Materials and devices for optical switching and modulation of photonic integrated circuits
Author(s)Seneviratne, Dilan Anuradha
Massachusetts Institute of Technology. Dept. of Materials Science and Engineering.
Harry L. Tuller.
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The drive towards photonic integrated circuits (PIC) necessitates the development of new devices and materials capable of achieving miniaturization and integration on a CMOS compatible platform. Optical switching: fast modulation and add-drop switches, key components in a PIC, were investigated. A MEMS-based approach was utilized to control switching in planar ring resonator waveguide structures. A switch extinction ratio of 15 dB, switch speed of 60 is and 1 mW operating power were demonstrated. A metal-insulator transition material, V02, was identified as a material with potential for enhancing the switch speed with speeds in excess of gigahertz rates with minimal device footprint. Fundamental material transport properties and nonstoichiometry in VO2 were characterized. Nonstoichiometry as high as 5% was measured. A Frenkel defect model was used to describe the behavior in V02 in which vanadium interstitials were attributed to be the dominant ionic defect in the reducing regime. Frozen-in vanadium interstitials, acting as shallow donors lying 20 meV below the conduction band in the semiconducting phase, enhance the low temperature conductivity and free carrier concentration.(cont.) VO2 was shown to exhibit an activated mobility in its semiconducting and "metallic" phases with room temperature mobility estimated to be 5x10-2 cm2/Vs. Electrical switch contrasts of as high as -5000 and optical extinction ratios of approximately 16 dB were demonstrated. Free carrier absorption due to shallow donor vanadium interstitials was identified as a dominant absorption mechanism at near-IR wavelengths. Control of the degree of nonstoichiometry was shown to influence the near-IR absorption effects. To address the need for an integrated fast switch for data encoding, a thin film electro-optic (E-O) modulator, based on barium titanate (BaTiO3) or barium titanate-strontium titanate (SrTiO3) superlattices, was developed. Mach-Zhender E-O modulators were designed, fabricated with CMOS compatible processing steps and tested. Effective electro-optic values as high as 73pmN/V, 2.5 times better performance compared to commercial bulk LiNbO3 technology was demonstrated, with device area less than 30,000 [mu]2.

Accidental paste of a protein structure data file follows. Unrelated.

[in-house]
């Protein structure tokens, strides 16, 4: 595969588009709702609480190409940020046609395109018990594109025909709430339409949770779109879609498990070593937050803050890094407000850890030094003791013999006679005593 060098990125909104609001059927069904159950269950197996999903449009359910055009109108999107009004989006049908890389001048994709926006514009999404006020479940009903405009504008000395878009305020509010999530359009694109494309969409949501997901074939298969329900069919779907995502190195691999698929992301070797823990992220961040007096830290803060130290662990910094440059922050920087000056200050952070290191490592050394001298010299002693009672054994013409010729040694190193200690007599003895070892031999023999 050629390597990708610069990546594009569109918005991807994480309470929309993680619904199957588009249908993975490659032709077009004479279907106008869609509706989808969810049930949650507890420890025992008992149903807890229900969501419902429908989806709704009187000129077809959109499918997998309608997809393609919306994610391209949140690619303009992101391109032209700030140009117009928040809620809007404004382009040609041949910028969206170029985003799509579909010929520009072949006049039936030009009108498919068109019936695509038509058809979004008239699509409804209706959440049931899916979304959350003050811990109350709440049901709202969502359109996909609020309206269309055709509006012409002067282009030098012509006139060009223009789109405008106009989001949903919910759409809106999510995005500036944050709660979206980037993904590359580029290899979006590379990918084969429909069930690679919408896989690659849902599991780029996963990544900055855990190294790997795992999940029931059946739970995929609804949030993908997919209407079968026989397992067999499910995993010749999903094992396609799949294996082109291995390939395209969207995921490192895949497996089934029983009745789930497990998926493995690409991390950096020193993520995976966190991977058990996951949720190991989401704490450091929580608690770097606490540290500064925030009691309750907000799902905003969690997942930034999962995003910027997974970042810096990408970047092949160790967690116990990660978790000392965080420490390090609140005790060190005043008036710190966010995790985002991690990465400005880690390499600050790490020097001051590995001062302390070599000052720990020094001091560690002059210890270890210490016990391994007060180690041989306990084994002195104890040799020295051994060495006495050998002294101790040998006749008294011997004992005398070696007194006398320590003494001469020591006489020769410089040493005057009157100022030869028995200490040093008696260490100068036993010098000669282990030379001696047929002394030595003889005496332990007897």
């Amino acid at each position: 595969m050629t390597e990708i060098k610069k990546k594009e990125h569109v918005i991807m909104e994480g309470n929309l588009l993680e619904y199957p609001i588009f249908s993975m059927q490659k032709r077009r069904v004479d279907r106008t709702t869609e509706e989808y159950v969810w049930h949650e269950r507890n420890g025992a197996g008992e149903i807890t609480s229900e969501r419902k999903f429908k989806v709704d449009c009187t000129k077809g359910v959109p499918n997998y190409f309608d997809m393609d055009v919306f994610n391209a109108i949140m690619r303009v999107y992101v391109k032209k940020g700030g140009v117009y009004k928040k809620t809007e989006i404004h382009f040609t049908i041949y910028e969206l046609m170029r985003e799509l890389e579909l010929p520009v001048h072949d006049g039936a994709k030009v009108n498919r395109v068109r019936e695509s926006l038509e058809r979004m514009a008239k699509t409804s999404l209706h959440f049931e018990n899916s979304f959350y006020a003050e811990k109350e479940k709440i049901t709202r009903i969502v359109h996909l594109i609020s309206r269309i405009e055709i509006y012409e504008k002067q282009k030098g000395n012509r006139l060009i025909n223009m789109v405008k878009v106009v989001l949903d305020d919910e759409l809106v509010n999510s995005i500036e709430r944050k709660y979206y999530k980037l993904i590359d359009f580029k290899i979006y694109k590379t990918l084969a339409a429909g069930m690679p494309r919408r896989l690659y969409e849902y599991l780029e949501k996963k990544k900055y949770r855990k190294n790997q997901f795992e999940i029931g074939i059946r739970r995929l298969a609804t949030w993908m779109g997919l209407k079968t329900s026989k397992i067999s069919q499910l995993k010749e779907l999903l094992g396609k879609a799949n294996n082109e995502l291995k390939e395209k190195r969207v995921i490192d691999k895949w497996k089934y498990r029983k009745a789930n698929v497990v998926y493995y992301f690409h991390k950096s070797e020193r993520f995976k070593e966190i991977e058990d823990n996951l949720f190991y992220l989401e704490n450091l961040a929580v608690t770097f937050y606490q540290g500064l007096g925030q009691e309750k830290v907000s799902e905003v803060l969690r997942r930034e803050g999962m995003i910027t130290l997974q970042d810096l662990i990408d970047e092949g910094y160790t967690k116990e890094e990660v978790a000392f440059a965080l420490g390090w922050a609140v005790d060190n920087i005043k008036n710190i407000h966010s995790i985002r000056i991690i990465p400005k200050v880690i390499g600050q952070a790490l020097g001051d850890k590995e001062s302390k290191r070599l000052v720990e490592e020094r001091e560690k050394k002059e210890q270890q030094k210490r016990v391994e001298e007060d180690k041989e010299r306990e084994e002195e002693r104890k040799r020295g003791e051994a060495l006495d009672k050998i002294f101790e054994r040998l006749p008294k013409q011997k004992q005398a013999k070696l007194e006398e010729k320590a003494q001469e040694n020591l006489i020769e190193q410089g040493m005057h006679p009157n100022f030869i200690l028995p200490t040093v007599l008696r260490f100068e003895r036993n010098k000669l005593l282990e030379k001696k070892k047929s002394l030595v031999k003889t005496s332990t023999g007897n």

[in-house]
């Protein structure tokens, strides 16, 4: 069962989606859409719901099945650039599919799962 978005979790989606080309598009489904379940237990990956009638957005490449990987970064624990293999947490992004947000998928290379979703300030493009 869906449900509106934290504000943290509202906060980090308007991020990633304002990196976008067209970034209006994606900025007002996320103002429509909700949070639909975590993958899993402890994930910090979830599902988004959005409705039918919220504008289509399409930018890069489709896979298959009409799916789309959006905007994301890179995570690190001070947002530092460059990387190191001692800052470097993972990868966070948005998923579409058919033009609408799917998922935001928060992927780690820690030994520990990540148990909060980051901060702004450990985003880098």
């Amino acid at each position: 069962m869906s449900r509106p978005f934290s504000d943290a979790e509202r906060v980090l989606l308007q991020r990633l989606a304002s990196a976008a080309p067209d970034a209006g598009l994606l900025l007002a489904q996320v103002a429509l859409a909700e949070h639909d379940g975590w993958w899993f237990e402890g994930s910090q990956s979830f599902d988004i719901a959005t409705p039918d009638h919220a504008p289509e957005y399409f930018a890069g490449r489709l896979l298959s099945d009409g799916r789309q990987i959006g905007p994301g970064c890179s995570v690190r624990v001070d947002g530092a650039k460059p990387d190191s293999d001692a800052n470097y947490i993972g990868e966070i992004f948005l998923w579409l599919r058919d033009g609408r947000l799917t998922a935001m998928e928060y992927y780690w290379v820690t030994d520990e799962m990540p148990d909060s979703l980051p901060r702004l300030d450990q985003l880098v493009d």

Thesis (Ph. D.)--Massachusetts Institute of Technology, Dept. of Materials Science and Engineering, 2007.Includes bibliographical references (p. 123-129).
DepartmentMassachusetts Institute of Technology. Dept. of Materials Science and Engineering.
Massachusetts Institute of Technology
Materials Science and Engineering.